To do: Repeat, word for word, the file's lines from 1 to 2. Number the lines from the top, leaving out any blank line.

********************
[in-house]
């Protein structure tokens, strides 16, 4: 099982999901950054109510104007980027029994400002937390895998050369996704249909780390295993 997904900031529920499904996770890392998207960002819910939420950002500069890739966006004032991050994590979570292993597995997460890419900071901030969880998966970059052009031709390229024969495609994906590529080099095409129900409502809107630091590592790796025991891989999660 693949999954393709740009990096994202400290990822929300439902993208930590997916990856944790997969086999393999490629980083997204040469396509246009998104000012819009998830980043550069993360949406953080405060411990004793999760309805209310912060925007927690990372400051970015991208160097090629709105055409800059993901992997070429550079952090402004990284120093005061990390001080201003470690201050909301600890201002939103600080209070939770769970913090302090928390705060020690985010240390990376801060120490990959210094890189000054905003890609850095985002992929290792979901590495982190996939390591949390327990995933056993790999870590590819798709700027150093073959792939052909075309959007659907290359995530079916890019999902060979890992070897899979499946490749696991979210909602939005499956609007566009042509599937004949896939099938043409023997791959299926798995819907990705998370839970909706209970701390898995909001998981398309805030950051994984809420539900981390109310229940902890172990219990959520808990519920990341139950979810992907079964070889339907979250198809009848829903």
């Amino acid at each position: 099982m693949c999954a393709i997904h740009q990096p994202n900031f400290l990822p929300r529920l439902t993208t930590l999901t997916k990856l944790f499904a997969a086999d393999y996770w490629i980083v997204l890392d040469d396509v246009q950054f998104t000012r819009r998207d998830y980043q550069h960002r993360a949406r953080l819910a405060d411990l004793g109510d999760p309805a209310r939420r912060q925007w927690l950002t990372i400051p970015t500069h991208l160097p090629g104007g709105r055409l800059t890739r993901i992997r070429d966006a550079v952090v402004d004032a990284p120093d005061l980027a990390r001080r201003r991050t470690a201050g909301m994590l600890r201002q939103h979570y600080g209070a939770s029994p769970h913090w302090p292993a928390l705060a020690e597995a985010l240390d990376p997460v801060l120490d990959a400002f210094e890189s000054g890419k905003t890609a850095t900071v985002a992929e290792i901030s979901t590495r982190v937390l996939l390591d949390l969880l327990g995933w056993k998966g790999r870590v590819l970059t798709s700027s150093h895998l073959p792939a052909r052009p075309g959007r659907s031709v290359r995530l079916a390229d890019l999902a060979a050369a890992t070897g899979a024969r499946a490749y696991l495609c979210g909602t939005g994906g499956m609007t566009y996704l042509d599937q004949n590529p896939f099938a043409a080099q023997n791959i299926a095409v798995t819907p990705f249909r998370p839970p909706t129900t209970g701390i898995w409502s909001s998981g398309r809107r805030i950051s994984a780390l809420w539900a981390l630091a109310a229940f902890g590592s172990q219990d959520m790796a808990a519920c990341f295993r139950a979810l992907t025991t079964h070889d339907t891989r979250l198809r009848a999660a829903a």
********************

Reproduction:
[in-house]
């Protein structure tokens, strides 16, 4: 099982999901950054109510104007980027029994400002937390895998050369996704249909780390295993 997904900031529920499904996770890392998207960002819910939420950002500069890739966006004032991050994590979570292993597995997460890419900071901030969880998966970059052009031709390229024969495609994906590529080099095409129900409502809107630091590592790796025991891989999660 693949999954393709740009990096994202400290990822929300439902993208930590997916990856944790997969086999393999490629980083997204040469396509246009998104000012819009998830980043550069993360949406953080405060411990004793999760309805209310912060925007927690990372400051970015991208160097090629709105055409800059993901992997070429550079952090402004990284120093005061990390001080201003470690201050909301600890201002939103600080209070939770769970913090302090928390705060020690985010240390990376801060120490990959210094890189000054905003890609850095985002992929290792979901590495982190996939390591949390327990995933056993790999870590590819798709700027150093073959792939052909075309959007659907290359995530079916890019999902060979890992070897899979499946490749696991979210909602939005499956609007566009042509599937004949896939099938043409023997791959299926798995819907990705998370839970909706209970701390898995909001998981398309805030950051994984809420539900981390109310229940902890172990219990959520808990519920990341139950979810992907079964070889339907979250198809009848829903």